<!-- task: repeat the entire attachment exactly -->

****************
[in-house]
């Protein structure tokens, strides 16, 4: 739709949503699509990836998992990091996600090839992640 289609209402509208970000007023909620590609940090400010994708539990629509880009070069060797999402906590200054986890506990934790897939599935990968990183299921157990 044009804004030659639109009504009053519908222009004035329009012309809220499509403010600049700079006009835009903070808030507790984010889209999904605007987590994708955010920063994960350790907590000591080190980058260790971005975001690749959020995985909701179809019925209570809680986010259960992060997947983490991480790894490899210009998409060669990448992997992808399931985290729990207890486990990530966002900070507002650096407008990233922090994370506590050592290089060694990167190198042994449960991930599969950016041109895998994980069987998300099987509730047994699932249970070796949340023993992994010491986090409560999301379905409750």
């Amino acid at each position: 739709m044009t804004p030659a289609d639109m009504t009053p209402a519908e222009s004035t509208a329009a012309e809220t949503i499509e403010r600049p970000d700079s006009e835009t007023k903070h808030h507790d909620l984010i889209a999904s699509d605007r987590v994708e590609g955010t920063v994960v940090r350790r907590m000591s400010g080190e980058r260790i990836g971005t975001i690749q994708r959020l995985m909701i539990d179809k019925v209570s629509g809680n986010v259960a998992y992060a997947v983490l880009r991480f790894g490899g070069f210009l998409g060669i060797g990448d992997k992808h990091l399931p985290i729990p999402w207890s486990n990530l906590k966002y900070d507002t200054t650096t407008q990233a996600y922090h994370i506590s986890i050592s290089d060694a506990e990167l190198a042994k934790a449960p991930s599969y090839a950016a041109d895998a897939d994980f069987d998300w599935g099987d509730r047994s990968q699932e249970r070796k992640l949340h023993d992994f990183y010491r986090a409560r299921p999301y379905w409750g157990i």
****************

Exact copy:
[in-house]
């Protein structure tokens, strides 16, 4: 739709949503699509990836998992990091996600090839992640 289609209402509208970000007023909620590609940090400010994708539990629509880009070069060797999402906590200054986890506990934790897939599935990968990183299921157990 044009804004030659639109009504009053519908222009004035329009012309809220499509403010600049700079006009835009903070808030507790984010889209999904605007987590994708955010920063994960350790907590000591080190980058260790971005975001690749959020995985909701179809019925209570809680986010259960992060997947983490991480790894490899210009998409060669990448992997992808399931985290729990207890486990990530966002900070507002650096407008990233922090994370506590050592290089060694990167190198042994449960991930599969950016041109895998994980069987998300099987509730047994699932249970070796949340023993992994010491986090409560999301379905409750």
């Amino acid at each position: 739709m044009t804004p030659a289609d639109m009504t009053p209402a519908e222009s004035t509208a329009a012309e809220t949503i499509e403010r600049p970000d700079s006009e835009t007023k903070h808030h507790d909620l984010i889209a999904s699509d605007r987590v994708e590609g955010t920063v994960v940090r350790r907590m000591s400010g080190e980058r260790i990836g971005t975001i690749q994708r959020l995985m909701i539990d179809k019925v209570s629509g809680n986010v259960a998992y992060a997947v983490l880009r991480f790894g490899g070069f210009l998409g060669i060797g990448d992997k992808h990091l399931p985290i729990p999402w207890s486990n990530l906590k966002y900070d507002t200054t650096t407008q990233a996600y922090h994370i506590s986890i050592s290089d060694a506990e990167l190198a042994k934790a449960p991930s599969y090839a950016a041109d895998a897939d994980f069987d998300w599935g099987d509730r047994s990968q699932e249970r070796k992640l949340h023993d992994f990183y010491r986090a409560r299921p999301y379905w409750g157990i």